Edited by Fabrizio Cafaggi and Horatia Muir Watt
Chapter 11: E-commerce from a Regulatory Perspective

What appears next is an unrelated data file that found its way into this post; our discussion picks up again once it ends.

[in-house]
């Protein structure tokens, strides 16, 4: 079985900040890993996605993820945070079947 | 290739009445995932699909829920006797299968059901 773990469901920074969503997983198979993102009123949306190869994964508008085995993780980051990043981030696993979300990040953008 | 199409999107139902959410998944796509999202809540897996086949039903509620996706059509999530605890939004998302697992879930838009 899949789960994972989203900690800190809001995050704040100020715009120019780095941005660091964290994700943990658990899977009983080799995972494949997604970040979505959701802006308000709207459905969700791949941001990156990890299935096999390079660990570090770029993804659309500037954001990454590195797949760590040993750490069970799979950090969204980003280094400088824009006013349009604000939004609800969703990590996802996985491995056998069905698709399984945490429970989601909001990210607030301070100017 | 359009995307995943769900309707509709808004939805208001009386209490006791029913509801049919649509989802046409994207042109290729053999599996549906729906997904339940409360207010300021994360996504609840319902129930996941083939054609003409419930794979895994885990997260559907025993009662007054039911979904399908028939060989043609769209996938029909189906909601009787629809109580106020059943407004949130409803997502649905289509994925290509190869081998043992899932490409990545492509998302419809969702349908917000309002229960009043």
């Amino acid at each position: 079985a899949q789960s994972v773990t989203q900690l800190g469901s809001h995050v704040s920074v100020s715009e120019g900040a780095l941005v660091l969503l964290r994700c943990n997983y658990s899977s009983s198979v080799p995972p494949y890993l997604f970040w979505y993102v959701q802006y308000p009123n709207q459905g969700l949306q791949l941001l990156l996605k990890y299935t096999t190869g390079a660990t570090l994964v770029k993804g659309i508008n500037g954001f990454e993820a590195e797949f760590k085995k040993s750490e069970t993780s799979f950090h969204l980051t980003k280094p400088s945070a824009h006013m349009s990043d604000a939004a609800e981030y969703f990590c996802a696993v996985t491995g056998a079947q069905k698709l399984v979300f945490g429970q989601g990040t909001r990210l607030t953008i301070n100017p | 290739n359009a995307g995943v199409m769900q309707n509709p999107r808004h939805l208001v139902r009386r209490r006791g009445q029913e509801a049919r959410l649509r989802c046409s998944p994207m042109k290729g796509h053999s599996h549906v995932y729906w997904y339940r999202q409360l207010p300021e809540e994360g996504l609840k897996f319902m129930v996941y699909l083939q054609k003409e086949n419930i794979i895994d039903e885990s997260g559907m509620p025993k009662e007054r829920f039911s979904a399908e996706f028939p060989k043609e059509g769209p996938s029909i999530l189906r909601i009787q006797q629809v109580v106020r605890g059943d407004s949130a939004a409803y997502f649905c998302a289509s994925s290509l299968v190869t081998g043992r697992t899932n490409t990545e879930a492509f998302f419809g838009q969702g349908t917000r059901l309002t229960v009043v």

Francesco Cardarelli 1. THE REGULATORY FUNCTION OF TORT LAW Tortious liability appears to be only one of the many, possible, instruments of regulation and should be examined not within a general theory framework – which does not exist in EU law – but in its relationship with the specific regulatory framework. This means, on the one hand, that the existing tort provisions in EU law cannot be compared among themselves, and on the other hand their coherency must be considered having in mind what the objectives of the EU law are. Although this approach may not be very appealing for a traditional legal scholar – especially if brought up in a European continental environment – it opens the way to a law and economics analysis in order to assess its efficiency. This criterion could also be usefully applied to e-commerce regulation, comparing the tort provisions with the aims of Directive 2000/31 and verifying the economic effects of its enforcement both on e-commerce providers and on the parties that claim to have received damage. 2. COMPETING MODELS FOR LIABILITY IN ELECTRONIC COMMUNICATIONS Having this in mind, the provisions in Articles 12, 13, 14 and 15 of the Directive should be examined considering that its aim is, essentially, that of promoting the development of information society services, and therefore of the European undertakings that offer such services. Comparative lawyers have unanimously pointed out that this is a typical example of competition between legal systems in a globalized economy. In this case the competing model is the...
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